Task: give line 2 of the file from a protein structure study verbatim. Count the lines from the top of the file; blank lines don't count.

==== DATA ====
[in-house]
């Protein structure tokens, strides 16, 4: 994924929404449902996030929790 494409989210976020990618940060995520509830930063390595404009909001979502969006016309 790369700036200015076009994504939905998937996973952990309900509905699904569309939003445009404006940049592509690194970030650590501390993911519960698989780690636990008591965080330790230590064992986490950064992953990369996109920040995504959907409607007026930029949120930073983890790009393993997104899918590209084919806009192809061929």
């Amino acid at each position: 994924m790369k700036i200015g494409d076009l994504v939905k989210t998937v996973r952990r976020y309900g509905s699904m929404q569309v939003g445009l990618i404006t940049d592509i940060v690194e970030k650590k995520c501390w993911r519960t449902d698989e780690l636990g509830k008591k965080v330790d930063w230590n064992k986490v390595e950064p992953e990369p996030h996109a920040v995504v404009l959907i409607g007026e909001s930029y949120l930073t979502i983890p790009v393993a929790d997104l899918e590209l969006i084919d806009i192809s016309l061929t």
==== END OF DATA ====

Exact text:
């Protein structure tokens, strides 16, 4: 994924929404449902996030929790 494409989210976020990618940060995520509830930063390595404009909001979502969006016309 790369700036200015076009994504939905998937996973952990309900509905699904569309939003445009404006940049592509690194970030650590501390993911519960698989780690636990008591965080330790230590064992986490950064992953990369996109920040995504959907409607007026930029949120930073983890790009393993997104899918590209084919806009192809061929």